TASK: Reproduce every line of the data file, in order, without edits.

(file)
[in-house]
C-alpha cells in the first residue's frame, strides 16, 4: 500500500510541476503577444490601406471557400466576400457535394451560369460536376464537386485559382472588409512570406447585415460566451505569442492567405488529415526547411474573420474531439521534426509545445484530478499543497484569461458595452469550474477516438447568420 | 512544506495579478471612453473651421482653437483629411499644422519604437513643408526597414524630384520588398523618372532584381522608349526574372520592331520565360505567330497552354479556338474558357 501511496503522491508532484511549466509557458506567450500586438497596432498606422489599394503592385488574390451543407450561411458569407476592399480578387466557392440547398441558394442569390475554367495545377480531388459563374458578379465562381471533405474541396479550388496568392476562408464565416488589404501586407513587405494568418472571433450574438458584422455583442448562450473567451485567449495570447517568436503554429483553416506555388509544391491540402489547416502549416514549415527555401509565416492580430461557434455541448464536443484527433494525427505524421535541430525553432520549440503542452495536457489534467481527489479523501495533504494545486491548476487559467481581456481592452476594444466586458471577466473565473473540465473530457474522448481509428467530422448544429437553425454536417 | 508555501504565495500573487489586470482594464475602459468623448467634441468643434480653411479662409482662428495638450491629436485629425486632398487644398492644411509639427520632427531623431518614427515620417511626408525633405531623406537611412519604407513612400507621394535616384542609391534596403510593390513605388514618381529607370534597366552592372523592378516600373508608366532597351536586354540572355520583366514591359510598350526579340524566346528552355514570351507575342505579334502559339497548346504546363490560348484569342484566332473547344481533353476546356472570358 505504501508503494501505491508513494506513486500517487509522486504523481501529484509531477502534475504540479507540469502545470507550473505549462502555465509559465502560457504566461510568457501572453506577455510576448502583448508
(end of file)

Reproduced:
[in-house]
C-alpha cells in the first residue's frame, strides 16, 4: 500500500510541476503577444490601406471557400466576400457535394451560369460536376464537386485559382472588409512570406447585415460566451505569442492567405488529415526547411474573420474531439521534426509545445484530478499543497484569461458595452469550474477516438447568420 | 512544506495579478471612453473651421482653437483629411499644422519604437513643408526597414524630384520588398523618372532584381522608349526574372520592331520565360505567330497552354479556338474558357 501511496503522491508532484511549466509557458506567450500586438497596432498606422489599394503592385488574390451543407450561411458569407476592399480578387466557392440547398441558394442569390475554367495545377480531388459563374458578379465562381471533405474541396479550388496568392476562408464565416488589404501586407513587405494568418472571433450574438458584422455583442448562450473567451485567449495570447517568436503554429483553416506555388509544391491540402489547416502549416514549415527555401509565416492580430461557434455541448464536443484527433494525427505524421535541430525553432520549440503542452495536457489534467481527489479523501495533504494545486491548476487559467481581456481592452476594444466586458471577466473565473473540465473530457474522448481509428467530422448544429437553425454536417 | 508555501504565495500573487489586470482594464475602459468623448467634441468643434480653411479662409482662428495638450491629436485629425486632398487644398492644411509639427520632427531623431518614427515620417511626408525633405531623406537611412519604407513612400507621394535616384542609391534596403510593390513605388514618381529607370534597366552592372523592378516600373508608366532597351536586354540572355520583366514591359510598350526579340524566346528552355514570351507575342505579334502559339497548346504546363490560348484569342484566332473547344481533353476546356472570358 505504501508503494501505491508513494506513486500517487509522486504523481501529484509531477502534475504540479507540469502545470507550473505549462502555465509559465502560457504566461510568457501572453506577455510576448502583448508